Over at the Marine Barracks, located on the grounds of the Navy Yard, Marines went into action. When the Japanese attack began just minutes before 8:00 a.m., Major Harold C. Roberts of the 3d Defense Battalion was at his home in Honolulu. He quickly drove back to his unit, arriving at the barracks around 8:20 a.m. as the second wave of enemy planes started to drop their bombs. The major established his command post at the southern corner of the parade grounds. From there, he issued several orders. With their guns in need of more ammunition, Roberts approved a plan to send Marines to two ammo dumps located outside the Navy Yard with the hope that one man could return with more ammunition. He set up a fire control system in the middle of the parade grounds; eight Marines acted as spotters, using field glasses to get a sighting on the enemy planes for battalion guns. What they saw was communicated to some buglers who then used their instruments as an alert system. One blast from the instruments, for example, meant planes had been spotted coming in from the north. Two blasts signaled an enemy approach from the east. Roberts also ordered groups of about sixteen riflemen each to sit on the ground near each other; an officer or NCO directed their combined fire at the Japanese planes.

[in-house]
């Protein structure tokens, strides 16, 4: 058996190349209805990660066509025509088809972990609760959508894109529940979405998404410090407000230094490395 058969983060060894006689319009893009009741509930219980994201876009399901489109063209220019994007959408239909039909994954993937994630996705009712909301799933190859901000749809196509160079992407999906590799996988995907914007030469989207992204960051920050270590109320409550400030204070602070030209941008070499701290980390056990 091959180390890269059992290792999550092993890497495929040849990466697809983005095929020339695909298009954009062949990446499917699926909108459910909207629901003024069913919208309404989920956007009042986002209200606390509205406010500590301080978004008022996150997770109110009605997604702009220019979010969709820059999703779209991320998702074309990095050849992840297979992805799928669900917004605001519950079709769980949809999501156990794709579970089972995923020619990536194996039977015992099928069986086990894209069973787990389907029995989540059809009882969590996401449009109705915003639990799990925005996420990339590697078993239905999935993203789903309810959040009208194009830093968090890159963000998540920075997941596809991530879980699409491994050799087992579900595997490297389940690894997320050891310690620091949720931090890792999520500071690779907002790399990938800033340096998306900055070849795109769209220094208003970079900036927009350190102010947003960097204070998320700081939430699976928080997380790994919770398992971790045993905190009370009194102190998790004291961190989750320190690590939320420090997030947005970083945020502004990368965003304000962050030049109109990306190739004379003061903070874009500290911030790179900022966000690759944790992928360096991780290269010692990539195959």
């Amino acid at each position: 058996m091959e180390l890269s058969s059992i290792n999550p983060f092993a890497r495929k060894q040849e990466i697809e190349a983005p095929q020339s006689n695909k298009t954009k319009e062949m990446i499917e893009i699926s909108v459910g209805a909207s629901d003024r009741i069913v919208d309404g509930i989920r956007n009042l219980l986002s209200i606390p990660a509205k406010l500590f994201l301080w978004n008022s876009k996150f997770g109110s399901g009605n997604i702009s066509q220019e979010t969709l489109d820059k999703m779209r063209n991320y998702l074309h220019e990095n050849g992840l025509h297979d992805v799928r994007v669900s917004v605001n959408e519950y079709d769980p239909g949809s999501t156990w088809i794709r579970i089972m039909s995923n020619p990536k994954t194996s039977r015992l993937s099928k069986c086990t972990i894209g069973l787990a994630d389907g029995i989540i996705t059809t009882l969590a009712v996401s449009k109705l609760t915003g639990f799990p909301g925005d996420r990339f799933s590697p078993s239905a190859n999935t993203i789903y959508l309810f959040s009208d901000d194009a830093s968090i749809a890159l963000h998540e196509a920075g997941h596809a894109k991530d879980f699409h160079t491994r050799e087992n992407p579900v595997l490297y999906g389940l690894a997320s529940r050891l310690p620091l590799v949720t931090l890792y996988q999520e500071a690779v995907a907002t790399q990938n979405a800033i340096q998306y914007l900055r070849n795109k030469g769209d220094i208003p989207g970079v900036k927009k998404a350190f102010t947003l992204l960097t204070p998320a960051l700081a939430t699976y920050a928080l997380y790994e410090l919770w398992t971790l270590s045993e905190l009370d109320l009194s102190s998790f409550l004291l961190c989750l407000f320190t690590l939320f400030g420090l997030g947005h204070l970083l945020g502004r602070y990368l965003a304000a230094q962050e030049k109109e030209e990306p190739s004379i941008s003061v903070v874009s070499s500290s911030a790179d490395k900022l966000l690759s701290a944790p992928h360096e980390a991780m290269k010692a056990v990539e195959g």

One of the Marines in Roberts’ defense battalion was then-Private First Class Joe Walsh. As a 1943 military record of Joe’s reads, his service up to that point included his “participation in [the] defense of Pearl Harbor.” In the decades after the war, Joe’s good friend and fellow Marine Jim Evans preferred to be identified as a  “Pearl Harbor Defender” rather than a “Pearl Harbor Survivor.” We agree with Jim. This section of our web site honors the military men and women who served on the front line in the first hours of America’s entry into World War II. Some were able to engage the enemy on December 7, 1941. Caught by surprise, it did not take long for soldiers, sailors, and Marines who could do so to react as they had been trained to do, even though battle conditions did not favor them. Understand that for the majority of service personnel, December 7th represented their initiation into combat. We recall their actions and their fighting spirit when we “Remember Pearl Harbor.”

U.S. government poster,

c. 1942-1943